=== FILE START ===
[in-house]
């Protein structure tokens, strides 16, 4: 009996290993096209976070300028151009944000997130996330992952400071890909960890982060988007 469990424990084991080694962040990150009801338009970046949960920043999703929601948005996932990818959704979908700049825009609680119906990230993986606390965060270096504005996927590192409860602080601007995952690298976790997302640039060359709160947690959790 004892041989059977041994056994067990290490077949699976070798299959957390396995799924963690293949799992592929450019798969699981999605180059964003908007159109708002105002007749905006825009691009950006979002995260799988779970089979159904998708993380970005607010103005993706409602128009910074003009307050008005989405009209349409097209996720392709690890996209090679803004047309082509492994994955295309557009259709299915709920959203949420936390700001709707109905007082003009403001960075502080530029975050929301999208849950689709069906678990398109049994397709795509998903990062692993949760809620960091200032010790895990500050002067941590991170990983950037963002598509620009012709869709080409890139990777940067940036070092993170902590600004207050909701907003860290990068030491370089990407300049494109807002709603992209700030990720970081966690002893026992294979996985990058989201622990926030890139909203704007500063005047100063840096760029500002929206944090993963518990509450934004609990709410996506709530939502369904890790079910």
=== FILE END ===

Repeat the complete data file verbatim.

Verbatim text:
[in-house]
């Protein structure tokens, strides 16, 4: 009996290993096209976070300028151009944000997130996330992952400071890909960890982060988007 469990424990084991080694962040990150009801338009970046949960920043999703929601948005996932990818959704979908700049825009609680119906990230993986606390965060270096504005996927590192409860602080601007995952690298976790997302640039060359709160947690959790 004892041989059977041994056994067990290490077949699976070798299959957390396995799924963690293949799992592929450019798969699981999605180059964003908007159109708002105002007749905006825009691009950006979002995260799988779970089979159904998708993380970005607010103005993706409602128009910074003009307050008005989405009209349409097209996720392709690890996209090679803004047309082509492994994955295309557009259709299915709920959203949420936390700001709707109905007082003009403001960075502080530029975050929301999208849950689709069906678990398109049994397709795509998903990062692993949760809620960091200032010790895990500050002067941590991170990983950037963002598509620009012709869709080409890139990777940067940036070092993170902590600004207050909701907003860290990068030491370089990407300049494109807002709603992209700030990720970081966690002893026992294979996985990058989201622990926030890139909203704007500063005047100063840096760029500002929206944090993963518990509450934004609990709410996506709530939502369904890790079910």